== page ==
Sleep timing may affect people's risk of developing dementia, study suggests

New research published in the Journal of the American Geriatrics Society suggests that the time people go to bed and the amount of time they sleep may affect their risk of developing dementia.

In the study of 1,982 older adults in China who were free of dementia at the start of the study, 97 participants were diagnosed with dementia during an average follow-up of 3.7 years.

Risk of dementia was 69% higher in those who slept for more than 8 hours (versus 7-8 hours) and 2-times higher for those who went to bed before 9 PM (versus 10 PM or later).

"This suggests that cognitive function should be monitored in older adults who report prolonged time in bed and advanced sleep timing," the authors wrote.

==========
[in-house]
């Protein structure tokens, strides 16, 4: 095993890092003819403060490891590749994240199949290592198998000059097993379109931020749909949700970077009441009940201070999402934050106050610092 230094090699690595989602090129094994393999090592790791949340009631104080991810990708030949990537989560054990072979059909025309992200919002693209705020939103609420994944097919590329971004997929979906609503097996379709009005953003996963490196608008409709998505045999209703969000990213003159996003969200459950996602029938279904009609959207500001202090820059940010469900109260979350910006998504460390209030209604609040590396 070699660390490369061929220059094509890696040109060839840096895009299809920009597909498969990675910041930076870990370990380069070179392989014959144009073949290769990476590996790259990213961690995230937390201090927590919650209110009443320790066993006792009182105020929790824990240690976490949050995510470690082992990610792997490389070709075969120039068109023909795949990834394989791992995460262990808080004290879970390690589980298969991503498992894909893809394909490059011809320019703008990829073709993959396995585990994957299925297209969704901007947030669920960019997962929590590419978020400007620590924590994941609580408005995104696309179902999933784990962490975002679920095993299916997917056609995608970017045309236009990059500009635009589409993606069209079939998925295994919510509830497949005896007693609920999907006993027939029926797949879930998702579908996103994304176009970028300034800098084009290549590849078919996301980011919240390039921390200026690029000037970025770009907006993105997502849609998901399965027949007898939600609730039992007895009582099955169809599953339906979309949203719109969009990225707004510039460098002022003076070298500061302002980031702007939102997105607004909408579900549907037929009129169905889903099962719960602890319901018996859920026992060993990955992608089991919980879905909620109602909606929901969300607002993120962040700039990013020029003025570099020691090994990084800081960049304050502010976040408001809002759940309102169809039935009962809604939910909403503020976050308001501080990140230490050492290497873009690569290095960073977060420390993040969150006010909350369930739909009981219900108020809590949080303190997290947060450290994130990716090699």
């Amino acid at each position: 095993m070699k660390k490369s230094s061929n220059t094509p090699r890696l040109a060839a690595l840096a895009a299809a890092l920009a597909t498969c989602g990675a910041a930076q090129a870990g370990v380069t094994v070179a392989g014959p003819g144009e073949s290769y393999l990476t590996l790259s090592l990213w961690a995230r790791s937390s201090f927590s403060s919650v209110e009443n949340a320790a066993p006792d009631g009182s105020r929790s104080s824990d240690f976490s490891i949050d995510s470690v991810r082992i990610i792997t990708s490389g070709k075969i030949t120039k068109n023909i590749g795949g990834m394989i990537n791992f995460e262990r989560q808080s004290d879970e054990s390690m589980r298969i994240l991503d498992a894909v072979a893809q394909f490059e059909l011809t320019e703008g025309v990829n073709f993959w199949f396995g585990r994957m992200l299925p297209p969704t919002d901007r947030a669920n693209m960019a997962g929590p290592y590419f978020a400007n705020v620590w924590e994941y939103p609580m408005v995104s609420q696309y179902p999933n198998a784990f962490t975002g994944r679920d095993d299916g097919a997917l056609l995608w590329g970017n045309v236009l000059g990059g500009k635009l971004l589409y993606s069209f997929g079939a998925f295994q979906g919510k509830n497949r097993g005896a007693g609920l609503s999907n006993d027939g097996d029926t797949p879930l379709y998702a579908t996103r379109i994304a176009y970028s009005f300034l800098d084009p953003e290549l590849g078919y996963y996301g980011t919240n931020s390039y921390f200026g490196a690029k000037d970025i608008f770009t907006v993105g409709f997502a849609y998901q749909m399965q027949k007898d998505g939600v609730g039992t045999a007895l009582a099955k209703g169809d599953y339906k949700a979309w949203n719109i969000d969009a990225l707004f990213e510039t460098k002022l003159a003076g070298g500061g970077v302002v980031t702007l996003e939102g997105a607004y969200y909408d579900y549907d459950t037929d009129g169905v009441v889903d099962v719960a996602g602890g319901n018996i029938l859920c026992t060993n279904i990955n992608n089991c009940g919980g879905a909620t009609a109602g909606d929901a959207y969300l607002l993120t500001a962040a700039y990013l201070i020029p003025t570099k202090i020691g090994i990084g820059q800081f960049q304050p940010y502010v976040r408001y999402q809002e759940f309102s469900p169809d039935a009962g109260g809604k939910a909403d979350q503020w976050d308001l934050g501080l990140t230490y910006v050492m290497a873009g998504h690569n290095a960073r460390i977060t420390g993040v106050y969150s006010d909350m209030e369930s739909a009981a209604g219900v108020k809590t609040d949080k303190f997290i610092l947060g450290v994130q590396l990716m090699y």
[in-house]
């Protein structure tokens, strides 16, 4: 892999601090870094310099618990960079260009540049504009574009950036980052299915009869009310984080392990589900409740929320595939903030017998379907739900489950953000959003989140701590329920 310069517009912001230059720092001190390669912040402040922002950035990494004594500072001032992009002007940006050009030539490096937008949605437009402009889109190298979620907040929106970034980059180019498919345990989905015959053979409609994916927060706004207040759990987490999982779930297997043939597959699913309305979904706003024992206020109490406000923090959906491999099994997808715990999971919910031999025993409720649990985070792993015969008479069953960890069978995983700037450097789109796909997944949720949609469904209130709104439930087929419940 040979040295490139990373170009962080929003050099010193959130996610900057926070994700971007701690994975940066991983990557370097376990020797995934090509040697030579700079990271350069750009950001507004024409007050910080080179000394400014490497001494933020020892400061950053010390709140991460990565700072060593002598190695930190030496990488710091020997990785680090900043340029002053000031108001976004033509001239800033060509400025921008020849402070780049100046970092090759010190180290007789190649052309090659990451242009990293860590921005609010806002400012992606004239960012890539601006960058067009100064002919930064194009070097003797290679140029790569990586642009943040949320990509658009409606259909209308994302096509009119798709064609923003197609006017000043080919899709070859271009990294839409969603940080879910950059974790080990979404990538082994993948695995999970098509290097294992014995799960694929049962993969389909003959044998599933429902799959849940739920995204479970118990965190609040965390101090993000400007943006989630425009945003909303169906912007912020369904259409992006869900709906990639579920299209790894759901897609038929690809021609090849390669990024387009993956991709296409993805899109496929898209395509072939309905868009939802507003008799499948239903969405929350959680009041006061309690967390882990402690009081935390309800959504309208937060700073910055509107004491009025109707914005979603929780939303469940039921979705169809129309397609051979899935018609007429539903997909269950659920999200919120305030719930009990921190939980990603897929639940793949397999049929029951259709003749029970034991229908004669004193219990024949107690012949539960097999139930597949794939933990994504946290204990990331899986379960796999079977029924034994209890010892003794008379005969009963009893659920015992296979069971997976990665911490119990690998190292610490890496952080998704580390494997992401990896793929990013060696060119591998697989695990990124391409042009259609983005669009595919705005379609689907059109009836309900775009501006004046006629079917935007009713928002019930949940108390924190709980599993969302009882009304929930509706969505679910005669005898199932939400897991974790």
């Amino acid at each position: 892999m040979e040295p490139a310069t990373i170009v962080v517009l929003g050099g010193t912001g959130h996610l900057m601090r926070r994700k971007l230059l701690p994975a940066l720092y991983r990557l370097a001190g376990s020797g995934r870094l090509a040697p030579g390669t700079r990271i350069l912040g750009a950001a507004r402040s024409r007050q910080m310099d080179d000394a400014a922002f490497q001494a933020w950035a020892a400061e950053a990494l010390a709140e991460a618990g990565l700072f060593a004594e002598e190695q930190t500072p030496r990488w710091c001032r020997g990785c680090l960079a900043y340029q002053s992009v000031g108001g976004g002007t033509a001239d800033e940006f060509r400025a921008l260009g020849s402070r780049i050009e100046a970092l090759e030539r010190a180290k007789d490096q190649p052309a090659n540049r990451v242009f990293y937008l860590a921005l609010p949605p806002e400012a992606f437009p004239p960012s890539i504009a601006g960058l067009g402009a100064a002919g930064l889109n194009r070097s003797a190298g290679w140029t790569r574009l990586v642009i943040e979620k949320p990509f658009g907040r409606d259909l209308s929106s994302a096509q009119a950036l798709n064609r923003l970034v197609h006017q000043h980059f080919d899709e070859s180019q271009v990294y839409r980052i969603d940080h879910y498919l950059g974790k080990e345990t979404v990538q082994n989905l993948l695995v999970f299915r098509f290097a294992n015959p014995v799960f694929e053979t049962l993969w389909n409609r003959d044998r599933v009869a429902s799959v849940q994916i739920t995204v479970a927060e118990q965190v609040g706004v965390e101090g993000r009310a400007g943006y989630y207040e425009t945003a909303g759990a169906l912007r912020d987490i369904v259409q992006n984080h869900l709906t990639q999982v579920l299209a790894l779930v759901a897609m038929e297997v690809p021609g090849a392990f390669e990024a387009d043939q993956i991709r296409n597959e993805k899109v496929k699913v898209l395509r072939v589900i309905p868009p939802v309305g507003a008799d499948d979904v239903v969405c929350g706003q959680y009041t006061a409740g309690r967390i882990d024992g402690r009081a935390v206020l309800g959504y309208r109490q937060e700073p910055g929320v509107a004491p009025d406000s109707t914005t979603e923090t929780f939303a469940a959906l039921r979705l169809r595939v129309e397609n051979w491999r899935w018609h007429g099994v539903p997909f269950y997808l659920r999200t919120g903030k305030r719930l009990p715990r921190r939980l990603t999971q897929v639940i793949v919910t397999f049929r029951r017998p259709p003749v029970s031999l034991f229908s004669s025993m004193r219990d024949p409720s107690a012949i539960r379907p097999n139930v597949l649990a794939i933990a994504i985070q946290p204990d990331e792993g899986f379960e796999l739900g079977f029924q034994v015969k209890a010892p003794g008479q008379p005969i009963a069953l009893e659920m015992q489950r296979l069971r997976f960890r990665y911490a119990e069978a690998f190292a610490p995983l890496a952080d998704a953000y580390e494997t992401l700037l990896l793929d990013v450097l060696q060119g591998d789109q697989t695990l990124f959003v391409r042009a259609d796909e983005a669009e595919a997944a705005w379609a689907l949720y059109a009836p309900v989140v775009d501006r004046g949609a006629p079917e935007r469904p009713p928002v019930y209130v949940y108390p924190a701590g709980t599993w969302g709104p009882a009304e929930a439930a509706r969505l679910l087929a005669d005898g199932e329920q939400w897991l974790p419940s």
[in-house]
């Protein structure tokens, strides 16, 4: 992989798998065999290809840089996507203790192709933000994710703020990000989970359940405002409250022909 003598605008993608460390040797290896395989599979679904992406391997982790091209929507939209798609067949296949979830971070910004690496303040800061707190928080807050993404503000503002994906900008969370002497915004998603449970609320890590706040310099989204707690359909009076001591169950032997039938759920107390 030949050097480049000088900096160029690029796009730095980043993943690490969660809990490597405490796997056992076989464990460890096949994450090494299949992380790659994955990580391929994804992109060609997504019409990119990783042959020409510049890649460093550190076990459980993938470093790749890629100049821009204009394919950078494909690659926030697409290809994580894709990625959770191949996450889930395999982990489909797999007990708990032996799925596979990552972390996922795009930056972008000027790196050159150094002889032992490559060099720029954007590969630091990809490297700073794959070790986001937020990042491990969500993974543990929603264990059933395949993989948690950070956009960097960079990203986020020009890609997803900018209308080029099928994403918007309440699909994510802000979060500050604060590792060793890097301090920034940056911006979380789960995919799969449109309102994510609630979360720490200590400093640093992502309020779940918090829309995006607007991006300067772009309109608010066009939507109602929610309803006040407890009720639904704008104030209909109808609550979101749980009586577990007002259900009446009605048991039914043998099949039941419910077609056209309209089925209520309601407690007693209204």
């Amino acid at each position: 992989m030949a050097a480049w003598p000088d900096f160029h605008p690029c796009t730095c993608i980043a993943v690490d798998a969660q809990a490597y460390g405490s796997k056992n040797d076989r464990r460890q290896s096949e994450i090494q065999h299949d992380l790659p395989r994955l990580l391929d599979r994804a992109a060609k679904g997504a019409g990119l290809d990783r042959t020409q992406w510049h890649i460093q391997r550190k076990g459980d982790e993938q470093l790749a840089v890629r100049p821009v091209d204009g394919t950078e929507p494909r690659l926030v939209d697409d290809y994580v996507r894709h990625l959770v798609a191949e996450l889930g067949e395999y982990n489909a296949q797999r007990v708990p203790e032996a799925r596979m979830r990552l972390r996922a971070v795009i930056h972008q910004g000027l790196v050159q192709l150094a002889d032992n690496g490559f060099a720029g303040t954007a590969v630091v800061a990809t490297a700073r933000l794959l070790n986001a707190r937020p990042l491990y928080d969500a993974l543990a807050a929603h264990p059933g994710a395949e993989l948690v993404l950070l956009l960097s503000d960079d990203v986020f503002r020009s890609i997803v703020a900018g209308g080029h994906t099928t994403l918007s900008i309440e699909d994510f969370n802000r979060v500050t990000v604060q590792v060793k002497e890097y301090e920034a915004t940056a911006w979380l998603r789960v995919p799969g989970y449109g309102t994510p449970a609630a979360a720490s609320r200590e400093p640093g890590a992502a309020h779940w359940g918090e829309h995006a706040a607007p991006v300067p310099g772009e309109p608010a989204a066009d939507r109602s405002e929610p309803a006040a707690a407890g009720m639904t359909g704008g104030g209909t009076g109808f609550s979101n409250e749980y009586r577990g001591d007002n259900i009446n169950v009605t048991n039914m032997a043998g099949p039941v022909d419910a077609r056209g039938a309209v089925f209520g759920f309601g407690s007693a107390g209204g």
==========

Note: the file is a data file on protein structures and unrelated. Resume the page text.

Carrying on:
Source:

Wiley

Journal reference:

Liu, R., et al. (2022) Associations of sleep timing and time in bed with dementia and cognitive decline among Chinese older adults: A cohort study. Journal of the American Geriatrics Society. doi.org/10.1111/jgs.18042.

Posted in: Medical Research News | Medical Condition News

Tags: Aging, Cognitive Function, Dementia, Education, Geriatrics, Healthcare, Research, Sleep

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